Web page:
This article will explore endocrine system facts and look at the endocrine system function as well as the organs of the endocrine system. You can read more about preventing endocrine system diseases here.
Our endocrine system is a complex system that is essentially responsible for maintaining homeostasis in the body. That is, even as the world is ever changing, our body needs to stay about the same. Our body temperature needs to be maintained somewhere around 98.6 and our blood pH cannot deviate without serious consequences.
Endocrine System Hormones
One important endocrine system function is the secretion of hormones.
Hormones are chemicals secreted by an endocrine gland that bring messages to other parts of the body. Hormone means “impetus” and they alter the metabolic activities of their target cells. In so doing they are a catalyst for chemical changes in the body.
Different types of hormones regulate:
- muscle growth
- reproductive and sexual functions
Generally, endocrine system hormones are secreted in small amounts and they work in a constant, steady fashion. Hormones are carefully regulated in the body to achieve homeostasis.
Homeostasis is the ability of a system to maintain a stable and constant condition. For example, there are numerous mechanisms in our bodies to regulate our internal temperature in spite of the fluctuating external temperature. In this way, our bodies maintain a stable temperature of around 98.6 degrees.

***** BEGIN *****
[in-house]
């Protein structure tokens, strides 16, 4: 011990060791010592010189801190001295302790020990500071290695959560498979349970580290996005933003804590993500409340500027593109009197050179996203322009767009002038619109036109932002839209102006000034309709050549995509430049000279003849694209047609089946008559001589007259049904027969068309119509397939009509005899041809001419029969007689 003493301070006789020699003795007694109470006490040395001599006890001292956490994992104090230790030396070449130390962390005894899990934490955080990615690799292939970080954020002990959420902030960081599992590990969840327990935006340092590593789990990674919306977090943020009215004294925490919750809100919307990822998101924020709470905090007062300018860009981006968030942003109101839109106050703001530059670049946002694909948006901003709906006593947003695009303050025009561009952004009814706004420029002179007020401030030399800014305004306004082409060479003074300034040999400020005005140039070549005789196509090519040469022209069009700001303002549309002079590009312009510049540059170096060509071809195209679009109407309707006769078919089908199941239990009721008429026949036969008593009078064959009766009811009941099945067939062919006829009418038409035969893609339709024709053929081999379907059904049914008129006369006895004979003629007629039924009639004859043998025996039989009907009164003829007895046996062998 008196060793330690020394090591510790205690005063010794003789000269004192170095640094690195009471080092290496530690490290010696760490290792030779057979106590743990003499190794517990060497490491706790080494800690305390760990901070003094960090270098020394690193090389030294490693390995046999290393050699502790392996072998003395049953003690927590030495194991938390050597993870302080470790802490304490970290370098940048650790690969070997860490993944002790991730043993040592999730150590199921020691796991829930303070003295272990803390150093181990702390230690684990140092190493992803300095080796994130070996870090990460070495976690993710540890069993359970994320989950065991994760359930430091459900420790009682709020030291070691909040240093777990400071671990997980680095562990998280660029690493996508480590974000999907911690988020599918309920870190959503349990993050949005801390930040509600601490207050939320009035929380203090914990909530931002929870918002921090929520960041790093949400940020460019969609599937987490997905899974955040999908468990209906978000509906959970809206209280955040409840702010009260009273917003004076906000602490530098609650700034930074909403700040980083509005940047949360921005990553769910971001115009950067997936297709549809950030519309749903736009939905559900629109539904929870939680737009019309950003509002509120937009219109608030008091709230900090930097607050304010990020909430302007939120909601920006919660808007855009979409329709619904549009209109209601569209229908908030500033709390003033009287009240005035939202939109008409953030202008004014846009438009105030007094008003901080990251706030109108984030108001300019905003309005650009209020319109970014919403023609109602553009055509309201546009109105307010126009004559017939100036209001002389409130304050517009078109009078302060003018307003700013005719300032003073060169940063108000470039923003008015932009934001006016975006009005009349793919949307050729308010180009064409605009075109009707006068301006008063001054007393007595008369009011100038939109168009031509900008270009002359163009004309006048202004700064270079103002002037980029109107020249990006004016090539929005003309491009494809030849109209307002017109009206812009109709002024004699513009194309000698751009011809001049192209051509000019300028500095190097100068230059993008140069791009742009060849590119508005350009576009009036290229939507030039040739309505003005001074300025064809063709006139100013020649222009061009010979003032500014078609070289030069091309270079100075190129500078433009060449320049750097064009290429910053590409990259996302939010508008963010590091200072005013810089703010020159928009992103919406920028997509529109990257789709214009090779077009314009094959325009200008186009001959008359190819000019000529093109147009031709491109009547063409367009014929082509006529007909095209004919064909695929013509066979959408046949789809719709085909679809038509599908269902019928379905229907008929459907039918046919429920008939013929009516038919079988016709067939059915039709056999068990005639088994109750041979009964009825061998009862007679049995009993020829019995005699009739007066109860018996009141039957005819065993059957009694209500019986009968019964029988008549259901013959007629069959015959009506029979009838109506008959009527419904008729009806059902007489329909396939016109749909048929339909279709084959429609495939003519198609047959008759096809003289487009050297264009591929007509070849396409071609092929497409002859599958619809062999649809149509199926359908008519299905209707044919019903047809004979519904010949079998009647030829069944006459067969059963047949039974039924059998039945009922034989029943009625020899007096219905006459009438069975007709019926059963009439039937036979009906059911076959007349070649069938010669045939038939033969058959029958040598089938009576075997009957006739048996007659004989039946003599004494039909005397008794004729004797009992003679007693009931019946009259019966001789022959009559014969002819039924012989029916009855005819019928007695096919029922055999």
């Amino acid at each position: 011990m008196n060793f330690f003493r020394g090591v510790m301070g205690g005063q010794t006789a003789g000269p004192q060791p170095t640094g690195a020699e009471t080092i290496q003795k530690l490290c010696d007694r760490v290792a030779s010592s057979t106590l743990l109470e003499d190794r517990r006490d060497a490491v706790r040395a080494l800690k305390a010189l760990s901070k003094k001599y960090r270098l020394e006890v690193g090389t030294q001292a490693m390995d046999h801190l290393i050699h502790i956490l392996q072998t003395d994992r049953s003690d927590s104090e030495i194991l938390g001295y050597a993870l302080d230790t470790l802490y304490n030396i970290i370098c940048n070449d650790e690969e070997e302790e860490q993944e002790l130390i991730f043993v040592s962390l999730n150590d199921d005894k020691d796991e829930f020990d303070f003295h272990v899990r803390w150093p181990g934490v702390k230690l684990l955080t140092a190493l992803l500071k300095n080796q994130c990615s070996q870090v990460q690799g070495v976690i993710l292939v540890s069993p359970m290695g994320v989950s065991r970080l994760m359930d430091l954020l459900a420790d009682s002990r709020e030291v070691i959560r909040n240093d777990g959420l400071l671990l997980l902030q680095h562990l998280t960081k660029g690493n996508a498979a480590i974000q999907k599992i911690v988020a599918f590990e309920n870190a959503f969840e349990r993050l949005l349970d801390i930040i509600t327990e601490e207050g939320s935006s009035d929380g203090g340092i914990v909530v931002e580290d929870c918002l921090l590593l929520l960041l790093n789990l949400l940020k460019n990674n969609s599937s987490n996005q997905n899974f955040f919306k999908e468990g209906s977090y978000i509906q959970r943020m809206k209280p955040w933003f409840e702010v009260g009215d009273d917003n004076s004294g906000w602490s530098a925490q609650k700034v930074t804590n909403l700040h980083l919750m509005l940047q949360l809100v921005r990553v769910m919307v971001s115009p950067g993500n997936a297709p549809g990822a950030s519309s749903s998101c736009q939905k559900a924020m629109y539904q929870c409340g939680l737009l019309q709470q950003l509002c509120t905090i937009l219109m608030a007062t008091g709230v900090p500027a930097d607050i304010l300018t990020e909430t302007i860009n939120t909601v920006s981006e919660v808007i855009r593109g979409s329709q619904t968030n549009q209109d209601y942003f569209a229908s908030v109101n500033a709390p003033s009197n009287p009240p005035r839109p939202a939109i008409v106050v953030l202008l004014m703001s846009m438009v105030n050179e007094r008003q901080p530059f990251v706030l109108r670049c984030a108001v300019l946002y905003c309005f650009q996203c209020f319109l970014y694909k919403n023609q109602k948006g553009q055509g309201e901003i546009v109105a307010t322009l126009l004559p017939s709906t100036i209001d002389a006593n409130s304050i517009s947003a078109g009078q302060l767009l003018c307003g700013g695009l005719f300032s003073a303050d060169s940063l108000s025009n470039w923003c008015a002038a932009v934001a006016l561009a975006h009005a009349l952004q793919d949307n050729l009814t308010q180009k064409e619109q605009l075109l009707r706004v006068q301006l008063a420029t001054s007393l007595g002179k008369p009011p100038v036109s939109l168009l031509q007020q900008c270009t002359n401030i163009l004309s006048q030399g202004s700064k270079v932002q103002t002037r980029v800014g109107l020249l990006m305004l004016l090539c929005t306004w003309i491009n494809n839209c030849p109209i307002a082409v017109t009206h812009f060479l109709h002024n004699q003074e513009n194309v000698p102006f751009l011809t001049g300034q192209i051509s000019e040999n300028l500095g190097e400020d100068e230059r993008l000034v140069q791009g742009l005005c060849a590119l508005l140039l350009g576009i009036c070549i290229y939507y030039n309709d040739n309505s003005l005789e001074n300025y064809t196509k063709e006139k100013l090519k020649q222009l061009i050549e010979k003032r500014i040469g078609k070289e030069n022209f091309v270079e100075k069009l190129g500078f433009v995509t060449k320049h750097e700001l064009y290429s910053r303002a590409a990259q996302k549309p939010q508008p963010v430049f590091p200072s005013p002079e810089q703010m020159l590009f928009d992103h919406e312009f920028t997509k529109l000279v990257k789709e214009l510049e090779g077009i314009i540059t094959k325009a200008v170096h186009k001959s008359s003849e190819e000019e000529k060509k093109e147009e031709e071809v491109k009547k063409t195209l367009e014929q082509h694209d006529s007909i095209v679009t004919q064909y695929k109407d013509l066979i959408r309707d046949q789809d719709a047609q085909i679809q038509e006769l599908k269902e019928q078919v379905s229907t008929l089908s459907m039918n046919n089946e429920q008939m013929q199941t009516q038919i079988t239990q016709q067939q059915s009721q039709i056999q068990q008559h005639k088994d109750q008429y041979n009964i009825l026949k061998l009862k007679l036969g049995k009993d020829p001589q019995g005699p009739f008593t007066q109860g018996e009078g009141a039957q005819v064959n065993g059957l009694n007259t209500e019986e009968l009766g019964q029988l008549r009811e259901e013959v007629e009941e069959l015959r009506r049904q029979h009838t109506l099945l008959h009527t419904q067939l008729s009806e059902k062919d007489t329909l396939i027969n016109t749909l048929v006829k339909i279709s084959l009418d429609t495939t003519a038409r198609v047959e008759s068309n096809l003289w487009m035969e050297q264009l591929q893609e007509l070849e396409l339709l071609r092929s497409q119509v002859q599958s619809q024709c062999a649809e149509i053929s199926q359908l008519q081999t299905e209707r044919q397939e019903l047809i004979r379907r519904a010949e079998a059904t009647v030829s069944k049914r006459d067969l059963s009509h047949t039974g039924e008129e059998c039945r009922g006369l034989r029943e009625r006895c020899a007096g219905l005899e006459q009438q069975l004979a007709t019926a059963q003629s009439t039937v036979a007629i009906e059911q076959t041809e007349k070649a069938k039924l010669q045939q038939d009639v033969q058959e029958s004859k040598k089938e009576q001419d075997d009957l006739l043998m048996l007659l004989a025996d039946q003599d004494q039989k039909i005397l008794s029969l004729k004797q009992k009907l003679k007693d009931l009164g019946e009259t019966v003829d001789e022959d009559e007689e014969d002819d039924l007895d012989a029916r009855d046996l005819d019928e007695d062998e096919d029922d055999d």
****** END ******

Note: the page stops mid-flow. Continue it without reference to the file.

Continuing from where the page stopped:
Negative feedback loops are a way to understand how hormone levels in the blood remain stable. If a substance falls below normal levels in the body, the corresponding endocrine gland releases more of its particular hormones. When the substance has reached its normal levels, the endocrine gland is no longer stimulated to release extra amounts of the hormone.
This negative feedback loop can be easily compared to a house with electric heat regulated by a thermostat. The thermostat is programmed to keep the house at a particular temperature. If the temperature inside the house becomes too cold, the heat kicks in to warm it up. Once the desired temperature has been met, the heat turns off.
There are two main groups of endocrine system hormones:
- steroids (which come from cholesterol)
- non-steroids (which come from amino acids)
Endocrine system diseases usually involve hypERsecretion (too much) of hormones or hypOsecretion (too low) of hormones.
Endocrine System Glands
The organs of the endocrine system are made up of ductless glands. The glands of the endocrine system play a major role in maintaining homeostasis throughout the body. They are responsible for secreting endocrine system hormones.